MS: That’s a good question. I’ve often said that I think it’s more convenient to be from the middle of nowhere. Being too close to any one particular market when your market is global, North America, Europe, Asia, etc., I think biases you to what’s right in front of your door step. Winnipeg is isolated from the rest of the world on a fashion basis and that’s a convenient thing for us. It allows us time to really consider and ponder all the fashion direction and branding and marketing directions for the entire world in the solitude of Winnipeg.

FC: Does being a Canadian company help your marketing?

MS: That’s a good question. It doesn’t hurt. I’ve often said that showing up at trade shows, I never want to be in the Canadian section. I never want to be seen as part of a Canadian contingent. But I will tell you that being a Canadian a) as a business person and b) as a person is not offensive to everywhere in the world and that there is a perception of Canadian quality be it correct or not that is a slight advantage.

FC: You mention that traditional retailing is dying. Why is that?

MS: For several reasons but primarily that retailers have figured out how to procure product on their own. They have built up their own sourcing staff. They have determined that leaving the brand out of the equation and being the brand themselves is much more lucrative from a profit perspective than paying the brands which they may consider as a middle person, an additional margin.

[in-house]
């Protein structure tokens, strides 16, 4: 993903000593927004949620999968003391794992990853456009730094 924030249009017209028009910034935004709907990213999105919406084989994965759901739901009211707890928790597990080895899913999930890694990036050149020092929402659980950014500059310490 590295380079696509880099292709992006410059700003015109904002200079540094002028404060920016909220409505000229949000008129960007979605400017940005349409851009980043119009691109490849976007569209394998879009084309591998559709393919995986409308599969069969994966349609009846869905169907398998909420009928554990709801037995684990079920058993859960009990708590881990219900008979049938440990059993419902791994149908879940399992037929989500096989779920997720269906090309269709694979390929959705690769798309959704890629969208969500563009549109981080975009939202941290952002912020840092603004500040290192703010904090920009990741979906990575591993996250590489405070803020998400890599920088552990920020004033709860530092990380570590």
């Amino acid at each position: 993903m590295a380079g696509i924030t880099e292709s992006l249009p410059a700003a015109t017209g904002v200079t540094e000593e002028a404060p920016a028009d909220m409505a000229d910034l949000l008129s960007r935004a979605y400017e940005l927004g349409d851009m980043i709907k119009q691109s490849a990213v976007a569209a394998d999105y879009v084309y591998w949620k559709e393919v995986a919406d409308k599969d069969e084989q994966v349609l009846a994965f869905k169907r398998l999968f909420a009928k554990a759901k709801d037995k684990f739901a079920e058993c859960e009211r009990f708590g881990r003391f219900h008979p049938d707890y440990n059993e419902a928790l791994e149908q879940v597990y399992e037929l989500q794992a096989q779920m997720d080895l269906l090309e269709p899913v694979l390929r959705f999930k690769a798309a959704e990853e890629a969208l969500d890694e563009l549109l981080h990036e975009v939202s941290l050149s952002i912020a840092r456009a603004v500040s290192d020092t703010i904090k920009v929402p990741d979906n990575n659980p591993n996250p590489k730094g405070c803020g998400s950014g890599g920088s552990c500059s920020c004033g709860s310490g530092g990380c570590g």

FC: If you had to change tax policy in any way, how would you do it?

MS: It’s interesting that a lot of my competitors in the fashion industry who are sourcing product around the world are leaving a lot of those profits in those countries with a far different corporate tax base. In the province of Manitoba, there are issues about payroll taxes. Generally the tax and tariff scenarios that we have, we’ve almost considered to be acceptable, we’d always like them reduced but we do realize that the environment is not one, and I am speaking specifically for Western Glove, we don’t feel we can personally change it and so we create a pricing structure that is inclusive of encumbrances that are quite difficult. They usually have to do with, quite simply, payroll at tax levels.

FC: So you’d like to see the end of the payroll tax?

MS: Absolutely.

FC: Corporate tax, you’d leave it the way it is?

MS: There’s no question that comparatively, I was just talking with someone about Hong Kong’s corporate tax which is anywhere from 10 – 17% and that’s my competition. I’m dealing with fashion labels supposedly located in Montreal, New York, Toronto that are not paying the level of corporate tax that I am paying in Canada or in living here in the city of Winnipeg and it does put me at a disadvantage. It perhaps ultimately puts the consumer at a disadvantage because they will ultimately pay the additional price for my lack of effective pricing based on a higher tax base than many other countries around the world. There’s no question that the comparative pricing of my product to say a product even of European countries is not as effective based on corporate taxes that we have to pay.